Sunday, July 8

The Blessings of Depression

I think I know what the feeling was... or at least where it came from. I looked back in my writing, my journals, and my thoughts... and found that it sandwiches depression. Sometimes before, sometimes after, but never far away.

And I wonder.

I've had a realization recently that depression, at least in my life, has been a huge part of developing who I am... I've almost written a post on the benefits of depression a dozen times, but depression itself - at least the utter low part of it - doesn't do much good in my life except force me to turn to God. Which is incredibly important. But not exactly what I was trying to put my finger on.

I think that what I've been trying to explain or understand is that, alongside the low of depression, there are periods of in-between. The time between depression and normalcy, where some parts of my brain are functioning perfectly, and other parts are not... and those periods... I think... hold some of the reasons for who I am today.

I remember learning once that depression acts severally - and has discontinuous effects on different parts of psychomotor skills and motivation. That's why anti-depressants can be dangerous... they lessen the physically paralyzing part of depression before addressing the psychological low.

One part of depression that I've identified in my own life discounts most of the things that I've done in life; another part discounts everything I've done; another part of it makes me feel incredibly alone; and yet another dulls me to the needs of others...

The timing of those parts shifts and flows. Sometimes one hits alone, sometimes they all hit at once.

I think the most poignant feeling of urgency comes when the mix hits just the right combination. When most of what I've done in life seems worthless... but not all... when I feel terribly and incredibly alone... but still want to be with people... when I don't have major sins to repent of... and when I'm still cognizant of the needs of others.

In those minutes and hours, I find myself focusing on the few things that really matter in life... the Church, sharing the gospel, keeping the commandments, and finding ways to help others become better. And in those moments, I subconsciously jettison everything and anything that doesn't directly apply. I pick up the mundane aspects of life just like anyone else. But when it hits me, video games, novels, and bike trails meet the same fate as sports, music, art, and working out at the gym. They cease to exist entirely.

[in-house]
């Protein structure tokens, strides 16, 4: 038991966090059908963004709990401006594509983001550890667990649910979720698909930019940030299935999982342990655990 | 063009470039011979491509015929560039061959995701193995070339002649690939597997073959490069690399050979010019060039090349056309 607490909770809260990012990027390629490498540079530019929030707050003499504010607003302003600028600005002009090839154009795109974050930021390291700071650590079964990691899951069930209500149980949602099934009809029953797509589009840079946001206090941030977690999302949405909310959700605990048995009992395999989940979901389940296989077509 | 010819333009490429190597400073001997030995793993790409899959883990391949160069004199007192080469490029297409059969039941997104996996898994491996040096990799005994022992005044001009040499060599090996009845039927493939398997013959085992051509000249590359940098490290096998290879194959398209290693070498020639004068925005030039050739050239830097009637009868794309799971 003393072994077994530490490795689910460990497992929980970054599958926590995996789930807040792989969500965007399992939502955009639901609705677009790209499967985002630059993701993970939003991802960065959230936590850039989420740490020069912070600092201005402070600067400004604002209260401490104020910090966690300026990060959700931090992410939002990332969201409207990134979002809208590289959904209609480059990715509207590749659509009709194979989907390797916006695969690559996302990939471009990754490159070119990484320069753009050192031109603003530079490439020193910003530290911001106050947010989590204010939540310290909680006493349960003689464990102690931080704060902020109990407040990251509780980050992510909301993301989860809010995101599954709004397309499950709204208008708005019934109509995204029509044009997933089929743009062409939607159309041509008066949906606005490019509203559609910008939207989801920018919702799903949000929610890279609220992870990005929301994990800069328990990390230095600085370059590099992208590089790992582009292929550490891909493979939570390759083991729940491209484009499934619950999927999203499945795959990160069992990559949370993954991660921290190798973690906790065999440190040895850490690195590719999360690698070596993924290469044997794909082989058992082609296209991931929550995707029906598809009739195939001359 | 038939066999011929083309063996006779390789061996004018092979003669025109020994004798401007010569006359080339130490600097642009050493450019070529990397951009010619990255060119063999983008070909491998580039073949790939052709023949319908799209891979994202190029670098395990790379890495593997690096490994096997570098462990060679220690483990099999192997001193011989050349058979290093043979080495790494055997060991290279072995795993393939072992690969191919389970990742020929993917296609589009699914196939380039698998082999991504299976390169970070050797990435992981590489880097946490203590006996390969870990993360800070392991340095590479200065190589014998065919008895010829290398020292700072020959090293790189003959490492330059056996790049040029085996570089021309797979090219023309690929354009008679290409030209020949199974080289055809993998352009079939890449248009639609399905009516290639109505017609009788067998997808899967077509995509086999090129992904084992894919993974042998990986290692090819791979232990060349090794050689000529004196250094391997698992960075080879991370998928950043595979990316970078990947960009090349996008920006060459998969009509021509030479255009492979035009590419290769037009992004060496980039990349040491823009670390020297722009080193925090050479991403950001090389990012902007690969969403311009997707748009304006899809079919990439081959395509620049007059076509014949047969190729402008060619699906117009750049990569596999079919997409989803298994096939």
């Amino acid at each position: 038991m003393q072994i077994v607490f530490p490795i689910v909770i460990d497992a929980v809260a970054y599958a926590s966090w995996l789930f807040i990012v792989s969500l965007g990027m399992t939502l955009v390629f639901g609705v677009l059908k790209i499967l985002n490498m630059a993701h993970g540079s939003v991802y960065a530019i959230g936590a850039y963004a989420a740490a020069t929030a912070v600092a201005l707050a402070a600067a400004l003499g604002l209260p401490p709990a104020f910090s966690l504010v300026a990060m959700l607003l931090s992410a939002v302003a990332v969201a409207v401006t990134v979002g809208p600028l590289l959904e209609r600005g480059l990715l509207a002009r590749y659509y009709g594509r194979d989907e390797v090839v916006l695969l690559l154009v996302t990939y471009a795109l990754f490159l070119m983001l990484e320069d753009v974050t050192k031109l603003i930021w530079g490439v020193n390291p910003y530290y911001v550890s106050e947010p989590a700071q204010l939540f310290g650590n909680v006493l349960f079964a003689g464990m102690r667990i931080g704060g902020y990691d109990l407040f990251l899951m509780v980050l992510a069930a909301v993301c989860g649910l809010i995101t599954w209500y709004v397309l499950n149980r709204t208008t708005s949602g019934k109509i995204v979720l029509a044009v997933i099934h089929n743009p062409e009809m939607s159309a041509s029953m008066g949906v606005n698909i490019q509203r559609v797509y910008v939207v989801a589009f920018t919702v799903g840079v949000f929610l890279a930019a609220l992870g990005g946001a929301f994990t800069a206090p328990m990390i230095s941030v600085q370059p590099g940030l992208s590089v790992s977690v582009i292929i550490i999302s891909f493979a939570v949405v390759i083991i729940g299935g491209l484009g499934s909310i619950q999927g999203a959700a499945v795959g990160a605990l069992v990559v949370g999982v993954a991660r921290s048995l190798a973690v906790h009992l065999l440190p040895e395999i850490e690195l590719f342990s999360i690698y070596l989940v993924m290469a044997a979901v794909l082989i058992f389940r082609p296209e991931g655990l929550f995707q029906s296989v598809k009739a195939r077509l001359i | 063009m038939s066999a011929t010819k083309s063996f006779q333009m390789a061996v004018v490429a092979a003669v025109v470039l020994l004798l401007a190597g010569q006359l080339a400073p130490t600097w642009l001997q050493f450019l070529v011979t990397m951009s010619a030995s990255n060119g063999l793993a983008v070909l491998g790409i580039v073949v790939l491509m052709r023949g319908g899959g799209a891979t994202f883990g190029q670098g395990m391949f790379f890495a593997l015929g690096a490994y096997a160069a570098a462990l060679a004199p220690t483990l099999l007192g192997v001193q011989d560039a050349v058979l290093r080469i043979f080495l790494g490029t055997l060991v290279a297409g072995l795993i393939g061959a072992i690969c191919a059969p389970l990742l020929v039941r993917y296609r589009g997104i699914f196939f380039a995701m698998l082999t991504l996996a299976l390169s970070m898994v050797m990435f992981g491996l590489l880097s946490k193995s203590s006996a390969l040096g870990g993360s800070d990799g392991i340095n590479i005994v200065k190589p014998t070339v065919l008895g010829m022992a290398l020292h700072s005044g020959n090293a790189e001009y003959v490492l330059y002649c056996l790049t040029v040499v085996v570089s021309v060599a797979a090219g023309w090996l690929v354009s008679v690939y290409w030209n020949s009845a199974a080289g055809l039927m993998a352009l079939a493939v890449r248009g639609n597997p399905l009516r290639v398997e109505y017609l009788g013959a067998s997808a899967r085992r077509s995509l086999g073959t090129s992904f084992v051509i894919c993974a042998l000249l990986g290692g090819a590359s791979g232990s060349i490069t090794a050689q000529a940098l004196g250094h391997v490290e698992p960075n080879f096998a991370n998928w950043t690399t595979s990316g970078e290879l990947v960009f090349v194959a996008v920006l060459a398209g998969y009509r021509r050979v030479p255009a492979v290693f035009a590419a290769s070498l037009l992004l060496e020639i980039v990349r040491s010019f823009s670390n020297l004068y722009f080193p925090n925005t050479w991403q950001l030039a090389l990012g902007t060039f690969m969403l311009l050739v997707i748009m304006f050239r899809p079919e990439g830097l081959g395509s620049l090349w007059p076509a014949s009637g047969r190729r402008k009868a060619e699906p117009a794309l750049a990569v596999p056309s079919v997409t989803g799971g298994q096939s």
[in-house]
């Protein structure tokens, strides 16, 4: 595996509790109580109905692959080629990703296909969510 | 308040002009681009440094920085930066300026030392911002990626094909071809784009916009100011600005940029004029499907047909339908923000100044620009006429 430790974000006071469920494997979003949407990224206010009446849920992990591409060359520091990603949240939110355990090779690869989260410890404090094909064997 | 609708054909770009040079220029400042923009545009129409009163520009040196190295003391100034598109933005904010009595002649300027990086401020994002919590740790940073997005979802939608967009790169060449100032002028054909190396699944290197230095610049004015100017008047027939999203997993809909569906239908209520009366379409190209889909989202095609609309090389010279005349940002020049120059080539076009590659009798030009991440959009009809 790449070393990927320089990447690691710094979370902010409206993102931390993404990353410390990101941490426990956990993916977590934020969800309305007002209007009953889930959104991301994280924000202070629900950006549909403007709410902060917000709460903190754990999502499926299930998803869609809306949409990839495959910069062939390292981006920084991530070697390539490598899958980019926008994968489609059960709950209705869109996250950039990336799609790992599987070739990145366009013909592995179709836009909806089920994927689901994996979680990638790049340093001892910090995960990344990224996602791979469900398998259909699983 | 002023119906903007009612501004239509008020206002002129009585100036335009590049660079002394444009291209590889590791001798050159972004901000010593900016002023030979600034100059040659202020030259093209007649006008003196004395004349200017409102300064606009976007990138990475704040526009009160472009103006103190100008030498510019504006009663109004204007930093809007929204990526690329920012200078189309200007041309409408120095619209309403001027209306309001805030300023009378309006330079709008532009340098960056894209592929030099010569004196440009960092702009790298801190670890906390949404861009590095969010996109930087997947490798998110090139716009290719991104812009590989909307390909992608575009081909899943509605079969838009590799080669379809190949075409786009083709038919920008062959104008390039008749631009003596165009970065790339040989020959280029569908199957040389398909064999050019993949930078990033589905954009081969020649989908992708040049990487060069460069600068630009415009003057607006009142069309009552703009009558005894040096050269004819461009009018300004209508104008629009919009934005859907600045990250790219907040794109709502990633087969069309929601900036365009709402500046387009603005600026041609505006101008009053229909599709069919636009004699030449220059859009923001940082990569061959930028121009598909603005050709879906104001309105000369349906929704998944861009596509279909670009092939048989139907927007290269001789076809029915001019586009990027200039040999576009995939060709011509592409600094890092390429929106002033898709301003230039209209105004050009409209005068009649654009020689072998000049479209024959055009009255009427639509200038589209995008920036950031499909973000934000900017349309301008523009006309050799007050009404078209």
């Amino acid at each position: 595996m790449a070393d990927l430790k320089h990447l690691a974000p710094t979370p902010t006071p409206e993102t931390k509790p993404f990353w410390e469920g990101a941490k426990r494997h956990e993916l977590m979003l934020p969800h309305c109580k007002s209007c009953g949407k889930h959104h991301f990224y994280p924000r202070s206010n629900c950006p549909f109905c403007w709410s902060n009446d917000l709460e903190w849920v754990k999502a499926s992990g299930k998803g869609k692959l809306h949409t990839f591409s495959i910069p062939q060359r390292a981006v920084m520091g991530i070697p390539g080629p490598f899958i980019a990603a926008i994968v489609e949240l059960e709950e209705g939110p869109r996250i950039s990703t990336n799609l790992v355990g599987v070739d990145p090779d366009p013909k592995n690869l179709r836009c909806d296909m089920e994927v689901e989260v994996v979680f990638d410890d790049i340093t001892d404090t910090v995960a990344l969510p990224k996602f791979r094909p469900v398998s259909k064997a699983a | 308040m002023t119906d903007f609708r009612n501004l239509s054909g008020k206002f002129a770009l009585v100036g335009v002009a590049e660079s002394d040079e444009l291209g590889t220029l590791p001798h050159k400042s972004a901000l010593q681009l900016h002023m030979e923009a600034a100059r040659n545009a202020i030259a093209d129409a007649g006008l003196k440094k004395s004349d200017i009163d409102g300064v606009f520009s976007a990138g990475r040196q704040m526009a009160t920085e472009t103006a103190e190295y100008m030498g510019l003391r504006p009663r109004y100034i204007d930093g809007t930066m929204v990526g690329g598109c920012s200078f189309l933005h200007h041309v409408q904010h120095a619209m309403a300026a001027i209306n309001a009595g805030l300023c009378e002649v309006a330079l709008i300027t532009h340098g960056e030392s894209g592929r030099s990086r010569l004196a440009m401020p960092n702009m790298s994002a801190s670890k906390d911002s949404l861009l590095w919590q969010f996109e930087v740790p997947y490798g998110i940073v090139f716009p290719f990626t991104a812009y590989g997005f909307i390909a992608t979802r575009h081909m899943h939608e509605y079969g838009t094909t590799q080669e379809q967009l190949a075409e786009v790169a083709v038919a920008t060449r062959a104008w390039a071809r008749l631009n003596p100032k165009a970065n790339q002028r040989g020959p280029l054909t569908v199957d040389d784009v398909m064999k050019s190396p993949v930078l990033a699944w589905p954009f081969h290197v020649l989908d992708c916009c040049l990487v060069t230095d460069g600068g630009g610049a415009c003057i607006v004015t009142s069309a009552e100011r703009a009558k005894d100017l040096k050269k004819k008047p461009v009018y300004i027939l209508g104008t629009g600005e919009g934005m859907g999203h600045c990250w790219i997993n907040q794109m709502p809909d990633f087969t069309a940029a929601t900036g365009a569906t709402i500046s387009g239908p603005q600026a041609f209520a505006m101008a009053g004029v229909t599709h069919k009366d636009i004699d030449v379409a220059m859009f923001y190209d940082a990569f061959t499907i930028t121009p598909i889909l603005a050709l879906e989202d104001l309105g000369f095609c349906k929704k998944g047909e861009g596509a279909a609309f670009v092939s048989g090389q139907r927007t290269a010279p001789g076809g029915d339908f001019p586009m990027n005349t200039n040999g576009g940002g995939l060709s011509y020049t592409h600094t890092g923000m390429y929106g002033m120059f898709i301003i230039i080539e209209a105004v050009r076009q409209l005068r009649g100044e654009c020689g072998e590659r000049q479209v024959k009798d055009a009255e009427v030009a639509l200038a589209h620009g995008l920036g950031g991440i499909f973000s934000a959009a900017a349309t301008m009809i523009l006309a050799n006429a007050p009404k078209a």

On the one hand, that's a bit frustrating. It means that I have to reestablish goals and routines every time I fall into or come out of depression. My workout schedules have never been stable, partially for that reason.

On the other hand, it means that tomorrow I could wake up as a completely new person... and probably will. It opens doors to restructuring my life, has made it easier for me to make decisions in becoming who I am today, and refocuses me on what's really important in life.

I wonder if science will ever identify the positive aspects of depression... the creativity that some artists link to it, or the passion and purpose that I've found it fuels in my own life... and then find an herb / create a pill / identify a diet / etc / that would enable everyone to get the good psychological aspects without the bad.

Or maybe they're intertwined. And when the Lord gives a trial, the trial itself is an opportunity for a blessing. The creativity, the passion, and the purpose... aren't a part of depression, but can come as a result of the experience in life.

I don't know. But it's an interesting thought.


  1. Interesting post. I'd never heard about the different 'parts' of depression but it makes sense and matches some of my own experiences with mental illness.

    Here's a question -- have you ever gone to a 12-step group or studied any 12-step materials? I'm finding them very helpful as tools to help me apply the principles of the gospel and look more objectively at my anxiety, insecurity, and unhealthy thought patterns that often lead to depression. It's been great for me.

  2. I feel this way too about has, in recent years, helped me to grow and develop who I am ways that I would not have been able to without it. Without my depression, I would not have been so acutely aware of the fact that I am human, the fact that I cannot do everything, and how much I truly depend on the Lord. It has also developed in me much more compassion for others. Some people get major trials in terms of things "going wrong" in their lives...some of us get it all in a different way..."neatly packaged" in the form of depression. Nice post!


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